Anne Wynne says she's not surprised she became a gay rights leader, but it's still a heck of a story. It's not every day that a rich girl from one of the most segregated enclaves in Texas grows up to be a divorce lawyer with a husband, three kids, and a passion to make sure that gay people have rights, too.
"I think I just came into this world noticing how people treated each other," she said. "We knew what bussing was long before anyone else did, because the grandson of our maid walked to the corner every morning and got on a bus to go to school in South Dallas, while I walked two blocks to our neighborhood school."
Growing up in a home in which the maid wasn't allowed to pee (she had a separate apartment off the garage) gave Wynne a rooting interest in civil rights that led to law school and politics. Texas Governor Ann Richards made her the first woman to serve on the General Services Commission and later the Texas Transportation Commission. Richards also introduced her to the man who became her husband, Fred Ellis, then one of her fundraisers and now a TV writer. After Democrats were exiled in the 1994 elections, Ellis and Wynne got busy raising three children and building their careers. As she later said, "Rights for gay people weren't on my radar screen."
But in 2004 Wynne watched in shock as Republicans passed same-sex marriage bans by easy margins in 11 states.
"I was like, 'My goodness, where are the people who think like my husband and I do?'" said Wynne. She tried to find a group for straight people that stood up for gays and lesbians but had to start her own. She named it Atticus Circle, after her favorite fictional lawyer, Atticus Finch, the quiet lawyer who stood up to the lynch mob in To Kill a Mockingbird.
It might sound strange for a divorce lawyer (whose firm, by the way, handled my divorce) to campaign for gay marriage, but her expertise in family law clued her into the fact that hundreds of thousands of gay people were creating their own families, marriage certificate or no marriage certificate.
"I started seeing some family law cases come down where same-gender couples were splitting up. We wouldn't let them get divorced, because we wouldn't let them get married, but they were having children and they were splitting up. The parent who was on the birth certificate was saying to the parent who wasn't, 'You're never going to see your kid again!'" remembered Wynne. "When you start thinking about kids not having any rights because of the prejudices of the grownups, it's just like, 'Whoa, whoa, whoa! I gotta go get involved.'"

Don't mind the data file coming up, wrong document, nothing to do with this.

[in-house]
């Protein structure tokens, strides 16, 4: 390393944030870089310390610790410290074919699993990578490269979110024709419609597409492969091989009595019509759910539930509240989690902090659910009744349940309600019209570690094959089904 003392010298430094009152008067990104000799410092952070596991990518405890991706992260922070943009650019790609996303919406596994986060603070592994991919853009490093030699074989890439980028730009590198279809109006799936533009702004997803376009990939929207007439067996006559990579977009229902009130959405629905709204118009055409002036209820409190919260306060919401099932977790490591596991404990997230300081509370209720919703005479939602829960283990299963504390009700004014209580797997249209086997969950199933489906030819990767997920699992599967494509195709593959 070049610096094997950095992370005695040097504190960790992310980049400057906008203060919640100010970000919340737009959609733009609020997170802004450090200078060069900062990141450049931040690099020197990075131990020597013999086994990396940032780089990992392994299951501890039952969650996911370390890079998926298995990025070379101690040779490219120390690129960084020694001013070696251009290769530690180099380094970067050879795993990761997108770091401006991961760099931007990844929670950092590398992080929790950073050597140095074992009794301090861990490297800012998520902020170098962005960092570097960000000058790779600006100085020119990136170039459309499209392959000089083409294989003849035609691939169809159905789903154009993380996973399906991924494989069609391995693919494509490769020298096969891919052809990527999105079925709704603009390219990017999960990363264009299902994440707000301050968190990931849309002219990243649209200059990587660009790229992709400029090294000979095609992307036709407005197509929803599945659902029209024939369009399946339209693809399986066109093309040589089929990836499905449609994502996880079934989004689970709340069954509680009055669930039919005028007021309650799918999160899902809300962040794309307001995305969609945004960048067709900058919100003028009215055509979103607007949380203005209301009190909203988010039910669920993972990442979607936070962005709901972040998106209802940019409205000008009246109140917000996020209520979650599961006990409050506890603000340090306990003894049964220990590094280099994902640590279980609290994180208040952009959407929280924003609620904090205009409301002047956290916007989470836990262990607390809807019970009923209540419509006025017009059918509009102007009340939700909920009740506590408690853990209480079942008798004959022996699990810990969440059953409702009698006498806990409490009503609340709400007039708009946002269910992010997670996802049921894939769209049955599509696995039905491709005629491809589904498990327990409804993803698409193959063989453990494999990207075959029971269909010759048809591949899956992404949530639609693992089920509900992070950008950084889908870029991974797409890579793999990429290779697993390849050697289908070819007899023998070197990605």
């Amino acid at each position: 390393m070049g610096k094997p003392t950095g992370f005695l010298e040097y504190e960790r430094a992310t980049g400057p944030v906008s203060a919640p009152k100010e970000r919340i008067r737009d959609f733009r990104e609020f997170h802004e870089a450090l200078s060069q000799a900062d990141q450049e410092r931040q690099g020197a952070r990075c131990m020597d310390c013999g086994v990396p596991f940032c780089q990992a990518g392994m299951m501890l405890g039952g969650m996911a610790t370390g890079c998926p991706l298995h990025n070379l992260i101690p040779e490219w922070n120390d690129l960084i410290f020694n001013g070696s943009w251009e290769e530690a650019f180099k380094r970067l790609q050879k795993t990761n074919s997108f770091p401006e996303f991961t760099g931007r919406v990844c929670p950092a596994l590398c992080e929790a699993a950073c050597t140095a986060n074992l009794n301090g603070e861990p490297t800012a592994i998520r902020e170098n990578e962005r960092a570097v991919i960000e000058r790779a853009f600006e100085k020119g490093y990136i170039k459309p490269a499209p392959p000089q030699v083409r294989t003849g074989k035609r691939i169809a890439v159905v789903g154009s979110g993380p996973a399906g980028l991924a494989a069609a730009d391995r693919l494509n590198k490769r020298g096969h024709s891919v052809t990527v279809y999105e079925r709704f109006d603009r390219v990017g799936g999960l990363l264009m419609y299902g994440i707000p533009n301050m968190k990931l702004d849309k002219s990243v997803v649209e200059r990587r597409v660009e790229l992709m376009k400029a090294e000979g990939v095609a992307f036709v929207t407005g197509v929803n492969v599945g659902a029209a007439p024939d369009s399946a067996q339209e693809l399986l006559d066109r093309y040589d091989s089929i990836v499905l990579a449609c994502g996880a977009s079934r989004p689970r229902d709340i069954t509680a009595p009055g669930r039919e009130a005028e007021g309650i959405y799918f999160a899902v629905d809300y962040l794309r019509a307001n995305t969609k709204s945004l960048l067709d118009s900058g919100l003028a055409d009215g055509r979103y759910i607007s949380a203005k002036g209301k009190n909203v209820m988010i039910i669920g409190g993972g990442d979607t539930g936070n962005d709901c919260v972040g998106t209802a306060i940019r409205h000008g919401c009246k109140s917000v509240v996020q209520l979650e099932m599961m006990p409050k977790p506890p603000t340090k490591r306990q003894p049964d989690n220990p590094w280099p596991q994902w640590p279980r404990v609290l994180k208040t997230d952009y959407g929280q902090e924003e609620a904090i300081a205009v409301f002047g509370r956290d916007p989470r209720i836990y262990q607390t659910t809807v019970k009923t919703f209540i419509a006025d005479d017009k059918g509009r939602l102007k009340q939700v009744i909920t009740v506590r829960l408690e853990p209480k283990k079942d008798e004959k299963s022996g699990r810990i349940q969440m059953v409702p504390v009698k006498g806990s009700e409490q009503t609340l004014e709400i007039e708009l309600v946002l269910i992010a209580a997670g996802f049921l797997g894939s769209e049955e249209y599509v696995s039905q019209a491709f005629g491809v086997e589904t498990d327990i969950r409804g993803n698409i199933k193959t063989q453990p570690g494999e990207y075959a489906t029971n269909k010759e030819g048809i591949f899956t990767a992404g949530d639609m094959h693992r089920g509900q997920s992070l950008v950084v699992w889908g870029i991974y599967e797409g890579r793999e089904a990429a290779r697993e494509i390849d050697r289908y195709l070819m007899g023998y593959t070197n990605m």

Her career as a gay rights leader has produced some surprising successes. She orchestrated the lobbying effort that resulted in Governor Rick Perry signing two anti-bullying bills to protect gay kids. And Wynne just came off a six-year stint on the board of the Servicemembers Legal Defense Network, where she worked to repeal "Don't Ask, Don't Tell."
You might not know it from watching the Republican presidential primary, but Americans are increasingly blasé about two dudes getting married. Back when Wynne was throwing up her hands in 2004, an ABC News/Washington Post poll found that 59 percent of Americans opposed gay marriage. But a year ago, the polling had swung the other way, and now 53 percent favor what Wynne and other advocates call "marriage equality."
"That doesn't mean that it's over by any means, because every day that somebody goes to bed and worries whether they're gonna get fired because of who they love, or their family isn't worth as much as mine, you don't stop," said Wynne.
Her next fight is to make it illegal to fire someone just because they're gay. That's legal in 29 states, where gay employees have fewer rights than American soldiers had before "Don't Ask, Don't Tell" was repealed. Ironically, Republicans such as Rep. Steve King (R-Iowa) want to use "Don't Ask, Don't Tell" model to deal with workplace discrimination of gays and lesbians. Stay in the closet and no one gets fired.
"Plenty of work to be done," said Wynne.
I wouldn't bet against the divorce lawyer who grew up in a house so divided the maid couldn't use the toilet she was cleaning.